Click on the image above to see the NBC-15 report.
The end of our long wait is in sight. The new Mobile River Bridge is set to begin construction as early as next year and be completed by 2024. And the critics said we'd never see it in our lifetime.... (sarcasm font).
With a project cost approaching $2 billion, it was always likely that our new bridge would also be a toll bridge. The actual toll hasn't been set, and probably won't be for some time; but ALDOT spokeperson Allison Gregg tells NBC-15 the tolls will be in effect from I-10 at Virginia Street all the way to the Eastern Shore.
Want to avoid the toll? NBC-15's Muriel Bailey says you can take the Bankhead Tunnel and the Causeway. And that brings us to a significant problem. People don't like to pay tolls, and many will simply opt out... by taking the Causeway.
I can see some potentially big issues with gridlock on the streets of Downtown Mobile. Or a clogged Bankhead Tunnel. And a Causeway that's altogether too congested. What if someone is just going downtown? What if they just want to visit the Original Oyster House on the Causeway? We won't solve the congestion problem if only one option to the Eastern Shore is tolled, and not the other. What we'll do instead, is ease congestion on I-10 and increase congestion on the Causeway.
In the Pensacola area, the Garcon Point Bridge is losing money. It's a toll bridge, but people can avoid the tolls by taking another route. The traffic volume is too low to pay for the bridge. The owners have asked to raise the toll in the past, but then more people would take the alternate route. The toll is already high, and there's even an anti-toll Facebook page. It's a no-win situation.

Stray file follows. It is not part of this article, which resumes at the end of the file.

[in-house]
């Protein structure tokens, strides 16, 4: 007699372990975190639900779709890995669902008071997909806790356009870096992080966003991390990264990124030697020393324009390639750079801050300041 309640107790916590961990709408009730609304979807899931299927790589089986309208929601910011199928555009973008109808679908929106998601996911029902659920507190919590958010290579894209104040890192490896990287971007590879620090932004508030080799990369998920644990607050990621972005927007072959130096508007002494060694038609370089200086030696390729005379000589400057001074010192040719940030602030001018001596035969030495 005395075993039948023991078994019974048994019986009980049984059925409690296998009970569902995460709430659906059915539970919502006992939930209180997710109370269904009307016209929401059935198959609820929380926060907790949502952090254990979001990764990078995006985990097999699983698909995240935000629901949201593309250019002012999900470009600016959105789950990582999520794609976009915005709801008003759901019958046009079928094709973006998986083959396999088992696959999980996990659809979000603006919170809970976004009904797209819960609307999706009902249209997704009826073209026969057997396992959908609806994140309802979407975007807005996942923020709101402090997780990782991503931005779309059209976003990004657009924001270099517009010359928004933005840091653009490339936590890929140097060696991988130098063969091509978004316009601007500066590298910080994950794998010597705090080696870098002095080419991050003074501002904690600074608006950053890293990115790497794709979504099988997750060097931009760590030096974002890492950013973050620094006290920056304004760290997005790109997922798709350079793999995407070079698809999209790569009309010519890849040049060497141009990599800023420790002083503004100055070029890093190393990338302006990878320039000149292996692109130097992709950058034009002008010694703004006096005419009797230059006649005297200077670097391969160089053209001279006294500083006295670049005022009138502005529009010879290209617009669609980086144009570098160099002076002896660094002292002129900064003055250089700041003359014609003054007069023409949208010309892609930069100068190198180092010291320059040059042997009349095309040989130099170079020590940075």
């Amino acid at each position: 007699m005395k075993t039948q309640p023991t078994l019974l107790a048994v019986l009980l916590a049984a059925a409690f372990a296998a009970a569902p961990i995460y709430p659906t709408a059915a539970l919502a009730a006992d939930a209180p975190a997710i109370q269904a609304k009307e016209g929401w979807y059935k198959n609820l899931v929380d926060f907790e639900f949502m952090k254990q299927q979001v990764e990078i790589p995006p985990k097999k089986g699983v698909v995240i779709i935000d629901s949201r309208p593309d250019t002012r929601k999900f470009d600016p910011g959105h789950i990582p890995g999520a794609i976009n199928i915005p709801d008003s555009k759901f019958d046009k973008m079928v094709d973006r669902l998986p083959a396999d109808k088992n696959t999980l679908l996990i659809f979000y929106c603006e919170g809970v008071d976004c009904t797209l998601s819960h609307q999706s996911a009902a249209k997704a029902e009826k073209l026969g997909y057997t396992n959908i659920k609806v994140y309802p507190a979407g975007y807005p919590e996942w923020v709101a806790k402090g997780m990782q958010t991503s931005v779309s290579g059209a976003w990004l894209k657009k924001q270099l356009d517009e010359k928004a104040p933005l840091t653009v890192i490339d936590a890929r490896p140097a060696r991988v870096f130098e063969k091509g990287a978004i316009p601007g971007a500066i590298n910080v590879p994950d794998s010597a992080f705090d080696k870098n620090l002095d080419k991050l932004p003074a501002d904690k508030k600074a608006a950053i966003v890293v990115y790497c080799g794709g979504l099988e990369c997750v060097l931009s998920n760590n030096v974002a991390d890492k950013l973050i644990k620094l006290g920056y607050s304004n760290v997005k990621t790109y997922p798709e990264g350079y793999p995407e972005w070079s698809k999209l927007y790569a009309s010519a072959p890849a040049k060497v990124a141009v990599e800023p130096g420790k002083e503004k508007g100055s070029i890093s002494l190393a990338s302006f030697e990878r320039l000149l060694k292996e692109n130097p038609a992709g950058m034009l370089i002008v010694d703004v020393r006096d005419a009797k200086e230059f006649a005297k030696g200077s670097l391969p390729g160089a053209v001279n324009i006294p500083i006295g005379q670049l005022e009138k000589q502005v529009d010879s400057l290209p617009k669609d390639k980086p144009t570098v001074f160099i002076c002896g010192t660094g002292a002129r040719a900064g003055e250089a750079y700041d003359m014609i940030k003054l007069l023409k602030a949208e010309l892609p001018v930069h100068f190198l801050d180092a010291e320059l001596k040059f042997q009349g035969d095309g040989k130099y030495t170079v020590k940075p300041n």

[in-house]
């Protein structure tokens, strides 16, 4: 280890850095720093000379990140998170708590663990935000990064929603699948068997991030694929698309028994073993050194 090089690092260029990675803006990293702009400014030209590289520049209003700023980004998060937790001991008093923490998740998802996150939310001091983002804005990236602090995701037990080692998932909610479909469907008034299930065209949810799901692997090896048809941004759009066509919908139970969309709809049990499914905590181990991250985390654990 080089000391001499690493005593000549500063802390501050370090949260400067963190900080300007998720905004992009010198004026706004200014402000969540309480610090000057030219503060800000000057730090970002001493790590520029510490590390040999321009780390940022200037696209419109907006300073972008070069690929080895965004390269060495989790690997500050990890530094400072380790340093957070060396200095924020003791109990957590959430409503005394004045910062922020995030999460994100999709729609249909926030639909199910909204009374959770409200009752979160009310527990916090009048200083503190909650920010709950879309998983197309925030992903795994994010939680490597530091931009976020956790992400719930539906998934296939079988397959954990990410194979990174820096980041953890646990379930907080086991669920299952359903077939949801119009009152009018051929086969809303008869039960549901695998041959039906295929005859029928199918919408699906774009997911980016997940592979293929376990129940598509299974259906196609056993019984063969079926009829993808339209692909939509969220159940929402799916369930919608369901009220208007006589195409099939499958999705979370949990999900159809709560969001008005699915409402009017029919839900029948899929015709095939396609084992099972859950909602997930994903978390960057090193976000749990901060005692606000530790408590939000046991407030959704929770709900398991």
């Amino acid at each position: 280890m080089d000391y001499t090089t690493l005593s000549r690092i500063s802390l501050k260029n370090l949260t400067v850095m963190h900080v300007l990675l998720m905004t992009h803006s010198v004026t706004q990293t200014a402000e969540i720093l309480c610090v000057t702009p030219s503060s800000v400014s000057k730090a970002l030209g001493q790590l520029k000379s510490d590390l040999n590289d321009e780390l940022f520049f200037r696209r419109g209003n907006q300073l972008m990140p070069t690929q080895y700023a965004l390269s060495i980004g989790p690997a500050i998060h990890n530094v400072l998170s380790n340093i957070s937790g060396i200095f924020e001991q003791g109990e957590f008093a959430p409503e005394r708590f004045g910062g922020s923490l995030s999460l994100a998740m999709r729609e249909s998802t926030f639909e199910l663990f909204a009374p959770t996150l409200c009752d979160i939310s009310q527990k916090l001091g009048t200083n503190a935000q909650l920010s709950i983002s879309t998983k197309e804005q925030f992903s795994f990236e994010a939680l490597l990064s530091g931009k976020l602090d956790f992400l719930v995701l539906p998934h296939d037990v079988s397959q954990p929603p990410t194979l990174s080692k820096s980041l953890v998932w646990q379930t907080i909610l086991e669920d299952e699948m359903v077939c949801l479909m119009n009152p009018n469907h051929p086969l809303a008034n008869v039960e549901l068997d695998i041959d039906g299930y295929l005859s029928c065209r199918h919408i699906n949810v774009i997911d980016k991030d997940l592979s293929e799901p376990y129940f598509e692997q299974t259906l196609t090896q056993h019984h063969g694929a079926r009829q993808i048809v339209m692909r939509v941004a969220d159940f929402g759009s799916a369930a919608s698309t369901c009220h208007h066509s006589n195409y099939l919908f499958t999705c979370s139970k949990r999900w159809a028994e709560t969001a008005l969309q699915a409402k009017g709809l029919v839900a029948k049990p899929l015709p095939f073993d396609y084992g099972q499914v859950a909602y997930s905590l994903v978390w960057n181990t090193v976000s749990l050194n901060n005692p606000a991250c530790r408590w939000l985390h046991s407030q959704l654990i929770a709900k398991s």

My worry is that a similar problem will happen again -- this time in Mobile. Toll bridge authorities would have a choice -- a toll that generates traffic but isn't enough to pay for the bridge, or a toll that's high and sends people into toll avoidance mode. They avoid the toll and clog up the Bankhead Tunnel and Causeway. The only way to solve this is if there are no alternate routes. That would require no tolls at all, or tolling on both the Causeway and Bayway -- neither of which are being considered.
UPDATE: It gets worse. ALDOT is considering one toll for people cross all the way, but only half the price for anyone who gets onto the interstate from the Bayway. So that adds another layer of toll avoidance. Get off the interstate and save half.
And while I know it would be an unpopular viewpoint, I think tolling both routes should be considered.
Here's how I would do it. We already know that the new bridge won't use toll booths. You will either get a transponder (SunPass, please) or the toll "station" will read your plate as you pass through. My idea would be to have a toll "station" on both sides of Mobile Bay -- one that you'd pass through no matter which way you cross. No toll would be charged until you pass through the toll station on the other side. Then, if you're just getting dinner at a Causeway restaurant and going back the same way you came in... no toll. But this plan would take any consideration about tolls out of the equation when deciding what route to take. And that would help keep traffic volumes manageable on both the Bayway and the Causeway. Tolls could be kept reasonable for all, without raising prices to recoup lost revenue (from toll avoiders). Nor would you have a bridge authority that can't service its debt.
Admittedly, I'm coming from the point of view of just wanting to go to Downtown Mobile without getting stuck in traffic. In other words, it's a toll I won't usually be paying anyway. People who commute in both directions might see things differently. But it's a discussion worth having, before we have gridlock.